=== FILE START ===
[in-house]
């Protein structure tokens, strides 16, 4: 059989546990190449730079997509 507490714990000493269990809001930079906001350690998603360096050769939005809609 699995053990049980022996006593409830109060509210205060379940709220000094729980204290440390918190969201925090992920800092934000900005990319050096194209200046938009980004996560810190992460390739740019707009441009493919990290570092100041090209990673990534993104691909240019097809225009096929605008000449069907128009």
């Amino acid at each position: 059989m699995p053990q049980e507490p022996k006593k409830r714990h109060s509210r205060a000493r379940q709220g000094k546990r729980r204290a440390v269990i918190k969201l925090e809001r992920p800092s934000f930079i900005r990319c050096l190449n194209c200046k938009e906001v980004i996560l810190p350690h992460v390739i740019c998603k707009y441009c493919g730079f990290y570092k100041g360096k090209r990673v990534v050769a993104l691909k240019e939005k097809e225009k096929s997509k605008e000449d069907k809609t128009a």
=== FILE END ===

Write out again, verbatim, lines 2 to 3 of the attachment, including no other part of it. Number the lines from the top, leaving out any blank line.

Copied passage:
């Protein structure tokens, strides 16, 4: 059989546990190449730079997509 507490714990000493269990809001930079906001350690998603360096050769939005809609 699995053990049980022996006593409830109060509210205060379940709220000094729980204290440390918190969201925090992920800092934000900005990319050096194209200046938009980004996560810190992460390739740019707009441009493919990290570092100041090209990673990534993104691909240019097809225009096929605008000449069907128009």
């Amino acid at each position: 059989m699995p053990q049980e507490p022996k006593k409830r714990h109060s509210r205060a000493r379940q709220g000094k546990r729980r204290a440390v269990i918190k969201l925090e809001r992920p800092s934000f930079i900005r990319c050096l190449n194209c200046k938009e906001v980004i996560l810190p350690h992460v390739i740019c998603k707009y441009c493919g730079f990290y570092k100041g360096k090209r990673v990534v050769a993104l691909k240019e939005k097809e225009k096929s997509k605008e000449d069907k809609t128009a």